Queenstown fly-guy Louis Tapper’s added another New Zealand record to his name, this time set in Brazil.

Tapper’s recently returned from a seven-month European adventure, spent largely following the World Cup competition circuit, with a total of two months in Brazil, aiming to fly a straight-line 400km distance in a single day.

Twelve years ago, he set a kitesurfing solo world record for 2000km there, but says ‘‘it just felt right’’ to try and do some distance in a different sport.

On October 29, he did just that.

Tapper spent a total of nine hours, six minutes in the air, starting at Assu and landing in the State of Ceara — a total distance of 405.55km.

‘‘I didn’t have a particular number in mind, I just wanted to try to fly as far as I could, and fly into the sunset, I thought 400km would be achievable and easy, but it wasn’t so easy — in the end it took me most of the month to figure out how to go 400km,’’ he says.

‘‘I landed thinking I’d done 390km, because I had a problem with my instruments, and I think I was just as happy — it wasn’t necessarily about the number, for me it’s about the process of flying all day … without landing.’’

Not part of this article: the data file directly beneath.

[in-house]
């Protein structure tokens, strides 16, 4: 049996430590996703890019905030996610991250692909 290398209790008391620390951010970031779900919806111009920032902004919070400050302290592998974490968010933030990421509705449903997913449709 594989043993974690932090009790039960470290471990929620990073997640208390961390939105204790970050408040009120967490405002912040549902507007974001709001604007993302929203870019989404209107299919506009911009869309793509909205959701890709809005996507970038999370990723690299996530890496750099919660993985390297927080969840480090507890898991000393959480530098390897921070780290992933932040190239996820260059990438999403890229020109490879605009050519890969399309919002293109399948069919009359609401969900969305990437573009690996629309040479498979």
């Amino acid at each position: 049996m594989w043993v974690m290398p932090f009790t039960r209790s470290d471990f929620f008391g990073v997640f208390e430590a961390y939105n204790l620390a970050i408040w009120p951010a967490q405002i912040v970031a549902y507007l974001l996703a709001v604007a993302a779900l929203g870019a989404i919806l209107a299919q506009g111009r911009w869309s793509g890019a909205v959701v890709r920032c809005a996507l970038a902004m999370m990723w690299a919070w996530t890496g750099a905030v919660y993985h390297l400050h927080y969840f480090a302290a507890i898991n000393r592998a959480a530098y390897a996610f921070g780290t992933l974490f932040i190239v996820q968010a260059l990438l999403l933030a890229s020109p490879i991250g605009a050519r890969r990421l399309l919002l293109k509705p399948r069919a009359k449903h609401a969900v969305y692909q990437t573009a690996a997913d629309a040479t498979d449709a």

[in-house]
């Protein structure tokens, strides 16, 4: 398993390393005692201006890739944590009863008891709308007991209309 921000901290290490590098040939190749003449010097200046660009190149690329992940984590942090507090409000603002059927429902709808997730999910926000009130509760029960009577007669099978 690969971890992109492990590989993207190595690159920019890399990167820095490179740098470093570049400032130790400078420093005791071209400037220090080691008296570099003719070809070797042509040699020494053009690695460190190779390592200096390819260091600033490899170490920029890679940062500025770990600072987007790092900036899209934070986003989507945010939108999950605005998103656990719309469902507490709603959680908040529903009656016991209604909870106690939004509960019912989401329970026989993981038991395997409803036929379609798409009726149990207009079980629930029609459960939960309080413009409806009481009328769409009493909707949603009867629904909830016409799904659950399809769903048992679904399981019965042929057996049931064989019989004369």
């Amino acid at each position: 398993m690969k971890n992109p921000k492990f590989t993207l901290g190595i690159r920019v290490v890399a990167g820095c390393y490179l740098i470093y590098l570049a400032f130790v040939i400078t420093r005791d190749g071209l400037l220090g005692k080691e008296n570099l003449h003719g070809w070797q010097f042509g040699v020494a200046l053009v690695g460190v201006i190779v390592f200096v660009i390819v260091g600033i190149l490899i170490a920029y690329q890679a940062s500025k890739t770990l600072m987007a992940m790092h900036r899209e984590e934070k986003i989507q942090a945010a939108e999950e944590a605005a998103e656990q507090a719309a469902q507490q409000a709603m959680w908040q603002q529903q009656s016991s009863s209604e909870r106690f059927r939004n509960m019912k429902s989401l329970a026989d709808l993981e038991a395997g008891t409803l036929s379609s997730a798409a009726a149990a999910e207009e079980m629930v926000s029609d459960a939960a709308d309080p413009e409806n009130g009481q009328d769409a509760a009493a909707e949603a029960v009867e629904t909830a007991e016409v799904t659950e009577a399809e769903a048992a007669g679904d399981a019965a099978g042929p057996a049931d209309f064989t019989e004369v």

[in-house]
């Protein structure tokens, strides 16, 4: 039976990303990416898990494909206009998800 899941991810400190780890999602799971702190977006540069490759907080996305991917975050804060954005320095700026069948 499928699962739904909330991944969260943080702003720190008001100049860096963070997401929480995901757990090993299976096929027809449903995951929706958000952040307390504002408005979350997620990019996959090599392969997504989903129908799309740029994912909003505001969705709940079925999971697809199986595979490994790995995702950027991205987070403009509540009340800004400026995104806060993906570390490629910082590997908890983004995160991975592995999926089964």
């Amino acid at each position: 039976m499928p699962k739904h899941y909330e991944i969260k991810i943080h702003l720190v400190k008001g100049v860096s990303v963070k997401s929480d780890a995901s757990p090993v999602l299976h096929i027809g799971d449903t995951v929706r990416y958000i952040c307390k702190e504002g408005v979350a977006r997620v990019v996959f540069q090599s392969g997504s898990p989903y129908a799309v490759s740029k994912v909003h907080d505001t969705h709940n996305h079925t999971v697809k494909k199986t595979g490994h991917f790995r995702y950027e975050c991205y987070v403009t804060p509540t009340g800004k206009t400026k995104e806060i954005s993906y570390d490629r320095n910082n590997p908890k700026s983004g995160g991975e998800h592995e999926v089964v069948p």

He says one of the reasons Brazil’s a paragliders’ paradise is because of the amount of daylight hours, given its proximity to the equator.

‘‘You can take off very early in the morning — way earlier than anywhere else in the world — the earliest I took off was around 6.40am and the total length of the day is around 11 hours, if you maximise it.’’

It’s the latest in a host of NZ records for Tapper, a four-time NZ paragliding champion, including the out-and-back record — 183km from Long Gully to the head of Hunter Ridge — set this February.

He’s also previously set the NZ triangle record, in December, 2019, with a 197km flight over eight hours, starting at the head of Lake Whakatipu and finishing almost at the head of Lake Wānaka, and, in 2018, he smashed the previous NZ overseas PG triangle record of 104.1km, by flying 164.5km in Bir, India.

Tapper says he’s relishing being back on home soil and has ‘‘some ideas’’ for a few more triangles to fly this summer.

- Advertisement -